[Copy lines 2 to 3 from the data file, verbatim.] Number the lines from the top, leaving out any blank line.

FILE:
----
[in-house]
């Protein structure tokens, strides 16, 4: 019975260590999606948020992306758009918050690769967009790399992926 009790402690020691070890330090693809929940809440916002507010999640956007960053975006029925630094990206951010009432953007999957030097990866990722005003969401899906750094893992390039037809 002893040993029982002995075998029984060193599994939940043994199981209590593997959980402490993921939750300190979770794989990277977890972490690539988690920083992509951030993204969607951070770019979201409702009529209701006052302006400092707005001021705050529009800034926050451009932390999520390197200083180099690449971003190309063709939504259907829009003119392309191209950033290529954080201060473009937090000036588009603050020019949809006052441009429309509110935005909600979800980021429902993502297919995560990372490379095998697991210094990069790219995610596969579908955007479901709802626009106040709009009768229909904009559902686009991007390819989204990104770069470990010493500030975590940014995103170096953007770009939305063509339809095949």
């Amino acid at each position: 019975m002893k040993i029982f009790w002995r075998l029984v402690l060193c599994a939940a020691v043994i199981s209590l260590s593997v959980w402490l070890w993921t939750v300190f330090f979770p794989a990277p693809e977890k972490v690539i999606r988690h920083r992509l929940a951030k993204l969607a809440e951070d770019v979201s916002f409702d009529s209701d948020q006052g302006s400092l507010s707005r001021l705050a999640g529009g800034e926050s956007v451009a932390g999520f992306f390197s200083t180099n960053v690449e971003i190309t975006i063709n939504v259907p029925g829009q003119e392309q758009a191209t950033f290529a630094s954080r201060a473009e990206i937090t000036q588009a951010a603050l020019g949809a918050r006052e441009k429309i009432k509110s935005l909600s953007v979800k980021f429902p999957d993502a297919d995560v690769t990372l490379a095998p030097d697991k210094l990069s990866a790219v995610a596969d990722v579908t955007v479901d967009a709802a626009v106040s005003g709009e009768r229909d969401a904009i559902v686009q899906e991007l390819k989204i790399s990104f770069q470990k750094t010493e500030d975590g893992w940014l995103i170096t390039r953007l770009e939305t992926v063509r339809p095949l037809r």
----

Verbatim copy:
């Protein structure tokens, strides 16, 4: 019975260590999606948020992306758009918050690769967009790399992926 009790402690020691070890330090693809929940809440916002507010999640956007960053975006029925630094990206951010009432953007999957030097990866990722005003969401899906750094893992390039037809 002893040993029982002995075998029984060193599994939940043994199981209590593997959980402490993921939750300190979770794989990277977890972490690539988690920083992509951030993204969607951070770019979201409702009529209701006052302006400092707005001021705050529009800034926050451009932390999520390197200083180099690449971003190309063709939504259907829009003119392309191209950033290529954080201060473009937090000036588009603050020019949809006052441009429309509110935005909600979800980021429902993502297919995560990372490379095998697991210094990069790219995610596969579908955007479901709802626009106040709009009768229909904009559902686009991007390819989204990104770069470990010493500030975590940014995103170096953007770009939305063509339809095949």
């Amino acid at each position: 019975m002893k040993i029982f009790w002995r075998l029984v402690l060193c599994a939940a020691v043994i199981s209590l260590s593997v959980w402490l070890w993921t939750v300190f330090f979770p794989a990277p693809e977890k972490v690539i999606r988690h920083r992509l929940a951030k993204l969607a809440e951070d770019v979201s916002f409702d009529s209701d948020q006052g302006s400092l507010s707005r001021l705050a999640g529009g800034e926050s956007v451009a932390g999520f992306f390197s200083t180099n960053v690449e971003i190309t975006i063709n939504v259907p029925g829009q003119e392309q758009a191209t950033f290529a630094s954080r201060a473009e990206i937090t000036q588009a951010a603050l020019g949809a918050r006052e441009k429309i009432k509110s935005l909600s953007v979800k980021f429902p999957d993502a297919d995560v690769t990372l490379a095998p030097d697991k210094l990069s990866a790219v995610a596969d990722v579908t955007v479901d967009a709802a626009v106040s005003g709009e009768r229909d969401a904009i559902v686009q899906e991007l390819k989204i790399s990104f770069q470990k750094t010493e500030d975590g893992w940014l995103i170096t390039r953007l770009e939305t992926v063509r339809p095949l037809r």